Education Assistant Superintendent Clary Retires

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Clary gets a sendoff from her fellow Salt River Education colleagues as they do a drive thru-retirement parade. Photo courtesy of Salt River Schools

Salt River Education Assistant Superintendent Cynthia Clary is retiring after a long career in the education field. 

Clary started down the path of biology and pre-med in college, but after losing her parents during that time she switched to a focus on secondary education. Losing her parents at that young age and having to take the role of the adult, planning their funeral and handling other adult responsibilities, she missed school and was told by her graduate assistant that she should make sure she came back to school. 

“I was becoming irritated when he told me that. I asked him what he meant by ‘make sure you come back,’” said Clary. “He clarified and said ‘Come back because no matter what else happens, education is the one thing that you can never lose. And he was right.”

The change to secondary education was a positive thing for Clary. She said that she has enjoyed her various roles in education as a teacher, assistant principal, principal, curriculum and instruction director, federal programs director, assistant superintendent and superintendent. 

Her career in education began as a high school teacher for 13 years, teaching middle school and high school English, French, Spanish, and English as a second language. 

Clary said she considers herself incredibly blessed to have worked for Salt River Education in the Community. 

“The Community cares so deeply about its members, and it has been my honor to serve here,” said Clary. “The Salt River Schools team is made up of nearly 300 amazing staff and has done great work in navigating obstacles such as the closure of Salt River High School and, most recently, the COVID pandemic. We have accomplished many things during my time here, and there is a lot to be proud of.”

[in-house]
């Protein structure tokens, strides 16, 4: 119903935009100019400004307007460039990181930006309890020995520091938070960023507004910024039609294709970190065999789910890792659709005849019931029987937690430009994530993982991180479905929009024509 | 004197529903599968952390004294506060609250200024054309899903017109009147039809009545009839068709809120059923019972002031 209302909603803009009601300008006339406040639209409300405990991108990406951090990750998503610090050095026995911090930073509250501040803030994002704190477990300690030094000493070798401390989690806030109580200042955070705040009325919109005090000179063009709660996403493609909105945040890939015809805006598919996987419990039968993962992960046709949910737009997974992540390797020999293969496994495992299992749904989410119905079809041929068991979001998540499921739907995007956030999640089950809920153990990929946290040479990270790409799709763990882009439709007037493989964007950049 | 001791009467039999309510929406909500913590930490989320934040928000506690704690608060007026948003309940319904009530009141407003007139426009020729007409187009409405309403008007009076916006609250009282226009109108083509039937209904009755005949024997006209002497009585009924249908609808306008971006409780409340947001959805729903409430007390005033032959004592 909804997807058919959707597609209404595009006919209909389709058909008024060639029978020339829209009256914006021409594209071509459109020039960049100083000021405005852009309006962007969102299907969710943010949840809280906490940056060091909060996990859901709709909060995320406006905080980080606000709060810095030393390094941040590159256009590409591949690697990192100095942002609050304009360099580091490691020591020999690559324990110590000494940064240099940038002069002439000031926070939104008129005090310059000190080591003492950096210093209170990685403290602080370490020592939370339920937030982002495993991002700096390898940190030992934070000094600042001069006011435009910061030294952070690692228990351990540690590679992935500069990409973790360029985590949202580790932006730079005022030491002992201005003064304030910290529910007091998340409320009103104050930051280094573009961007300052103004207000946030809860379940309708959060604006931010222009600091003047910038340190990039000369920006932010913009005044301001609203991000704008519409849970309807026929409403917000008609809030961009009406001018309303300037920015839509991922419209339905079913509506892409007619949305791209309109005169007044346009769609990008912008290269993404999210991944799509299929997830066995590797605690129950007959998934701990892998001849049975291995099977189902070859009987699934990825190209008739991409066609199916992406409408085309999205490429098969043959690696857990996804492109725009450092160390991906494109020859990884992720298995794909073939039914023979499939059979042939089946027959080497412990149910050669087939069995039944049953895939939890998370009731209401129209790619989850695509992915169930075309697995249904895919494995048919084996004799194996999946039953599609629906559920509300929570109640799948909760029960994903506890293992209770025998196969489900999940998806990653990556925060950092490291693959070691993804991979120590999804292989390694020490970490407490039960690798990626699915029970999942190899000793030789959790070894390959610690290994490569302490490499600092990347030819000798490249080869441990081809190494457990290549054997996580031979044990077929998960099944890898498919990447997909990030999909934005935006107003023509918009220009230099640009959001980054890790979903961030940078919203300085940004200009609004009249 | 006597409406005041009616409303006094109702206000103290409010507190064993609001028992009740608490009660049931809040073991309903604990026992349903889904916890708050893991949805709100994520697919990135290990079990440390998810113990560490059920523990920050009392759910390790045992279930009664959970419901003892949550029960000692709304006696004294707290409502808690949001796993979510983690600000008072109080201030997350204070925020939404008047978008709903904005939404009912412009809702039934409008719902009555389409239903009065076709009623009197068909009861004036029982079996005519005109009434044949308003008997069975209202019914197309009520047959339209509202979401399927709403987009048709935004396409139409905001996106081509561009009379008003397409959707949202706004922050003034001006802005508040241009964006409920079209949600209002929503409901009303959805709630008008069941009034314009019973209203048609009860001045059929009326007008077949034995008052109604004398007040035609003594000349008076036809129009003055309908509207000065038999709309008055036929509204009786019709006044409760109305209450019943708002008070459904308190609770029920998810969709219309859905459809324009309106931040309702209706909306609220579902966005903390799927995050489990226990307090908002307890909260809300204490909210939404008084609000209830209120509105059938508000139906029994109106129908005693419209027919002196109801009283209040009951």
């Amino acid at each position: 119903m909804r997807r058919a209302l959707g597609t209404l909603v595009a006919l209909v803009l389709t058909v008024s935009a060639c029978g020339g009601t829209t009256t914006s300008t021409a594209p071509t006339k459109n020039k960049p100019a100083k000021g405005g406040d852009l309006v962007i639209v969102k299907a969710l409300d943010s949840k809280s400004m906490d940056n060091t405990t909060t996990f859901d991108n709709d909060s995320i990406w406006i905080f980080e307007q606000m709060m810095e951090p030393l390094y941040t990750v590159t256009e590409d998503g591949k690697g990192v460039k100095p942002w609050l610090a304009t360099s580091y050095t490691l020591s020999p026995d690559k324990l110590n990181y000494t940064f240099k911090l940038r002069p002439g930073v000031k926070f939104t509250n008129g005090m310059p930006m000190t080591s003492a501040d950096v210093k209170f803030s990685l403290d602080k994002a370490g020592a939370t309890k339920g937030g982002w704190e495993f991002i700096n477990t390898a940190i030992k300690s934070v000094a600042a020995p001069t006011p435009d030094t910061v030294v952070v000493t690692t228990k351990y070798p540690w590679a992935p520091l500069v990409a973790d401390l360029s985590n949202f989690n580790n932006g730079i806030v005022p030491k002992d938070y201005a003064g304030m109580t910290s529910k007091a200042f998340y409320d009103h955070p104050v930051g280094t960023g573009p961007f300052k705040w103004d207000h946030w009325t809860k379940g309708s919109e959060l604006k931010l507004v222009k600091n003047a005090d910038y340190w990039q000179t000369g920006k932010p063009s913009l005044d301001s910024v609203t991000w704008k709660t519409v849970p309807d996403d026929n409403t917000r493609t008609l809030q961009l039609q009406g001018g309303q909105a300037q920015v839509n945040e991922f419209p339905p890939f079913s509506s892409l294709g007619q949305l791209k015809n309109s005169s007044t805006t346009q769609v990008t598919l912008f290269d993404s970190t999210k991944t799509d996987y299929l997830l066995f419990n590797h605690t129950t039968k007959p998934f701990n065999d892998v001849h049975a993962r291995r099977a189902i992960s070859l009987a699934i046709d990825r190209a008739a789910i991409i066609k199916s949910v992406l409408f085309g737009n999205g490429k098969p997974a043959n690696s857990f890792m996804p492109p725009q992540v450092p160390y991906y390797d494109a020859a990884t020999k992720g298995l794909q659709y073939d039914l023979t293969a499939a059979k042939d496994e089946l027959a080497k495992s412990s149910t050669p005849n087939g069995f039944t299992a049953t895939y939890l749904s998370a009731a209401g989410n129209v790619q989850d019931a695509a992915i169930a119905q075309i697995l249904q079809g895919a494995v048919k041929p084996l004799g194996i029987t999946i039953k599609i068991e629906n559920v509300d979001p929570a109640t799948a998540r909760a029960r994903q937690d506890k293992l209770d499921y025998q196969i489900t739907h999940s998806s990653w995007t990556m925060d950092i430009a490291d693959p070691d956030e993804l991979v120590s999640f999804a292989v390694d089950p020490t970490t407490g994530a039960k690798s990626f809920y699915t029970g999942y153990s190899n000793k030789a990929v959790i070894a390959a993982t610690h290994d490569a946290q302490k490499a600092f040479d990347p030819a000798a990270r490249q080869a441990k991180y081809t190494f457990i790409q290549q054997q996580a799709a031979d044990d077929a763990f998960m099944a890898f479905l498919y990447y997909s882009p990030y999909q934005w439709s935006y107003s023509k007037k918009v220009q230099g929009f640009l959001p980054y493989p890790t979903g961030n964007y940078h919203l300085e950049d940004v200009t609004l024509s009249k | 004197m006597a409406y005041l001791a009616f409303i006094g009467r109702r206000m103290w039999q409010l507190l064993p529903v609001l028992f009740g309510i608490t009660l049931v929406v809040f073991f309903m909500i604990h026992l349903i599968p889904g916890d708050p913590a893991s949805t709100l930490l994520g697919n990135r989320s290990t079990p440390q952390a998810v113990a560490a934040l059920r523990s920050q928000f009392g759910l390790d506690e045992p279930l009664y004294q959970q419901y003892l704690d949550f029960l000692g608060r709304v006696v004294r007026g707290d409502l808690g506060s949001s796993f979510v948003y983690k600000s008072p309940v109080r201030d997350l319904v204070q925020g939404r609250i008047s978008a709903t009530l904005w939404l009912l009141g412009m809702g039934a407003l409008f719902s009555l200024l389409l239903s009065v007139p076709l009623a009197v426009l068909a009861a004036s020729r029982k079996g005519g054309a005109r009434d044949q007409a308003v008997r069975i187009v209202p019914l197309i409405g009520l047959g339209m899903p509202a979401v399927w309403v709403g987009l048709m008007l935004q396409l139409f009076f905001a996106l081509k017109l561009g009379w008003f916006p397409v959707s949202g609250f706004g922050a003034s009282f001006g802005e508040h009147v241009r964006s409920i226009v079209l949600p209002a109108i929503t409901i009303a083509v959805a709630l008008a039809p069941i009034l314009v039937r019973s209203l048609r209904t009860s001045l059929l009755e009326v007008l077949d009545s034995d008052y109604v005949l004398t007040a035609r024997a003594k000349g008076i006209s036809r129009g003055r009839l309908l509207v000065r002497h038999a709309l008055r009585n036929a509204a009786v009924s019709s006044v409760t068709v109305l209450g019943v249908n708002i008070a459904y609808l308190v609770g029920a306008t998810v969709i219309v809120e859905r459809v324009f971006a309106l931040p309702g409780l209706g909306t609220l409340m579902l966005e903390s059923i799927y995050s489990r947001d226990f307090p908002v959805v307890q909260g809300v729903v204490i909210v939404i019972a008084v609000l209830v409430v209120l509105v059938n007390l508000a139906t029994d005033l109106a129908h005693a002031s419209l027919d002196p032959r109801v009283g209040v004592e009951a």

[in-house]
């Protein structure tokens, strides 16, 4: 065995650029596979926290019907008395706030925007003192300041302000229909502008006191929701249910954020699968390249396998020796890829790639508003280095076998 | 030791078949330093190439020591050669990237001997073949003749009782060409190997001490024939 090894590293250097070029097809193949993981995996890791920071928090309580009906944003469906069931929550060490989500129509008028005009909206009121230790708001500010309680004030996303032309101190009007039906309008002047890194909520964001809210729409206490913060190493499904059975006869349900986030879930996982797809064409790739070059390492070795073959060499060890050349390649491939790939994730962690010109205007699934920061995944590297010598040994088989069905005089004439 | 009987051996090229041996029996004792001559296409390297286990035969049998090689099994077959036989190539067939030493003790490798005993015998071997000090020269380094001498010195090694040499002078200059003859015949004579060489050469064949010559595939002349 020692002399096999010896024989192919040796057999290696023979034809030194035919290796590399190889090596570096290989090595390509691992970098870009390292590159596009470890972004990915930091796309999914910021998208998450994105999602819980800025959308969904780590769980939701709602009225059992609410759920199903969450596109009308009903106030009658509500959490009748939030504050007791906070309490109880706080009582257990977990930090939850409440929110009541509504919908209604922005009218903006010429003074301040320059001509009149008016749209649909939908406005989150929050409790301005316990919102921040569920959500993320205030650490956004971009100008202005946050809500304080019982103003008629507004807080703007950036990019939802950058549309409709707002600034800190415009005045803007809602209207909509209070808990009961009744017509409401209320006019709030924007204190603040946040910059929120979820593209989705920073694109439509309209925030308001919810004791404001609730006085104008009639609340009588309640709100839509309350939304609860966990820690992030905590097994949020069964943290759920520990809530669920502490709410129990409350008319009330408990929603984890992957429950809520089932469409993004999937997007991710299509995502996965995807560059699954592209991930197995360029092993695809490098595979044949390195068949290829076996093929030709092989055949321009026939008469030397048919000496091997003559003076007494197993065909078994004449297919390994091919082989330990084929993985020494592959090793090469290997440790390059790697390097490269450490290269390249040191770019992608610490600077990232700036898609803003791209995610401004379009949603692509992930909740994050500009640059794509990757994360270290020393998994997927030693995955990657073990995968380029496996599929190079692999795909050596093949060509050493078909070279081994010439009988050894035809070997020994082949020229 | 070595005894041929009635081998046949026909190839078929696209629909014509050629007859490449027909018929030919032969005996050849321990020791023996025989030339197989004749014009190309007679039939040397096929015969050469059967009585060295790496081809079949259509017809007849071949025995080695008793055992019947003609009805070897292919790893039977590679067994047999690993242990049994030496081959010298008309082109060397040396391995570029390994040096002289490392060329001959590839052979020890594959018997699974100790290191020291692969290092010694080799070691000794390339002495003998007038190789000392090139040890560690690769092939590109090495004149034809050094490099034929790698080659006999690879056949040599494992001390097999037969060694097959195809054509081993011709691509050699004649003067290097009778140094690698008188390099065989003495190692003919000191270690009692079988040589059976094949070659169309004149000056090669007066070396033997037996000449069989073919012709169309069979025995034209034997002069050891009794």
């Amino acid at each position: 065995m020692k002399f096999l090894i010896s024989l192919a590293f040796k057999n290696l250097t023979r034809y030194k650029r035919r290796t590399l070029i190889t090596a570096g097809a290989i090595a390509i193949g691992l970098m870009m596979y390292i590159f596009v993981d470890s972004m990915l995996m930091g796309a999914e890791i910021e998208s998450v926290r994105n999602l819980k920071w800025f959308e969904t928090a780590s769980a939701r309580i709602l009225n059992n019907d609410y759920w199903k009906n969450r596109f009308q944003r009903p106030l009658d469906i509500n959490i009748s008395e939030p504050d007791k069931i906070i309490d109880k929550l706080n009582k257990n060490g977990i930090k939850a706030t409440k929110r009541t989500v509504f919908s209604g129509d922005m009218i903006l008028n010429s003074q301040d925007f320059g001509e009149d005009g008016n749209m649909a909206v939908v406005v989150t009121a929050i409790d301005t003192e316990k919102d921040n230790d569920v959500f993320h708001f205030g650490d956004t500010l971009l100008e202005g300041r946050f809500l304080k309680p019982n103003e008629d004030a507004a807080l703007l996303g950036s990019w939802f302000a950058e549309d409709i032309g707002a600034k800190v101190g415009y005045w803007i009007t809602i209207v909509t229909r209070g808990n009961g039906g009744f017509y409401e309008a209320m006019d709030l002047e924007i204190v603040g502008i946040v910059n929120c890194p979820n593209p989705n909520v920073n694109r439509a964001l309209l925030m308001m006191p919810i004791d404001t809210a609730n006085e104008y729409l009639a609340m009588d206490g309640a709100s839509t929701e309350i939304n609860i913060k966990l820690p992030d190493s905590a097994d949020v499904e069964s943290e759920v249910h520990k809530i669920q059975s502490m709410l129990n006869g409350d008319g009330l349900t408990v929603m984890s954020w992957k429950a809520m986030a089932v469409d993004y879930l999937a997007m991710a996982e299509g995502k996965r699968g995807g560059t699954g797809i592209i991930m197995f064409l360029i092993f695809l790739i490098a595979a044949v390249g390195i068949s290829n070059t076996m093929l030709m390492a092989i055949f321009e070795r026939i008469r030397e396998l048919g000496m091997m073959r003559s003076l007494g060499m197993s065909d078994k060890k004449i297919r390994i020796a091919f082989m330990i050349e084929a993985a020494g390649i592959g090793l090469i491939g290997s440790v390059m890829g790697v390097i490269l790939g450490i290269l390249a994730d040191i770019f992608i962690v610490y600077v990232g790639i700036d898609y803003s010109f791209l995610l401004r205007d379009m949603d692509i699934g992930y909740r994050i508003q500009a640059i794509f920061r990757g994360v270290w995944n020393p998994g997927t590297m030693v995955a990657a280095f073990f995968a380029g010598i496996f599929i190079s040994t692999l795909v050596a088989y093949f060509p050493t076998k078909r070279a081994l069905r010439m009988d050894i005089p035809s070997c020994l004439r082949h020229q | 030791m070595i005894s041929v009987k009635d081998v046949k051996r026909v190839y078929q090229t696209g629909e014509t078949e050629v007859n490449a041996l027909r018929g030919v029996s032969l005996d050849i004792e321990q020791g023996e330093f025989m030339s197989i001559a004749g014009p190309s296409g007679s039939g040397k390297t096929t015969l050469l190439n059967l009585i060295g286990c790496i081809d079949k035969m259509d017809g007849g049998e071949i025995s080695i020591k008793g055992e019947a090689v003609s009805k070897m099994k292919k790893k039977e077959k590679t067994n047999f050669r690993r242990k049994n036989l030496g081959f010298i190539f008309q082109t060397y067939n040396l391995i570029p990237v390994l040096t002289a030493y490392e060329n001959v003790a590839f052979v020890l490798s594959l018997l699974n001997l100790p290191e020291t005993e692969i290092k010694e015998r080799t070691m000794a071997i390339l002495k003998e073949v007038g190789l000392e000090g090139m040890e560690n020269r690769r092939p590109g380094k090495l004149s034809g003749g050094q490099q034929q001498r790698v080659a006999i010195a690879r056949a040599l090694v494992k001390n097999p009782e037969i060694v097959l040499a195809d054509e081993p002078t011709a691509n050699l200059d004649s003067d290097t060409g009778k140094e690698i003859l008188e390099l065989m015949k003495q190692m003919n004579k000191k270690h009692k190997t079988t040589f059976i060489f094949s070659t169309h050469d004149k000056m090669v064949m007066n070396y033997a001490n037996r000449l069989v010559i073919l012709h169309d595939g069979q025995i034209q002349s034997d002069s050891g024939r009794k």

Clary is most proud of her work involving the creation of the Education Native Language and Culture department. 

“This department works tirelessly to infuse O’odham and Piipaash into every aspect of education,” said Clary. “It is imperative that the work of this department continues so that the O’odham and Piipaash languages, history and traditions are shared with the Community’s most precious resource: its children.”

Clary plans to embark on a new journey now by spending time with her daughter, son-in-law and new granddaughter in Texas. She will spend part of her time with her two other children, who live here in Arizona. She is looking forward to her son’s wedding coming up in September, and she also plans on traveling. 

“I have several trips planned, to the Bahamas, Haiti, Croatia and the Baltic Sea,” said Clary. “I am most excited about my cruise around the world in January 2022. Checking things off the bucket list!”

Clary would like to thank the Tribal Council for their determination to make decisions that benefit the members of this Community. 

“They are forward-thinking and always working to make things better for SRPMIC,” said Clary. “I want to thank the Education Board members, past and present, for their work and dedication to serve on behalf of Community-member students. They collectively always have the best interest of students in their hearts. I would also like to thank all of the wonderful Education staff, from transportation and food service to campus teachers and staff and those who keep us healthy, informed and safe. You are my heroes.”

The Salt River Schools Education Board selected Dr. Victoria Corlett as Interim Acting Superintendent at their special Board meeting on Tuesday, June 22. Dr. Corlett will begin her new duties on July 1.

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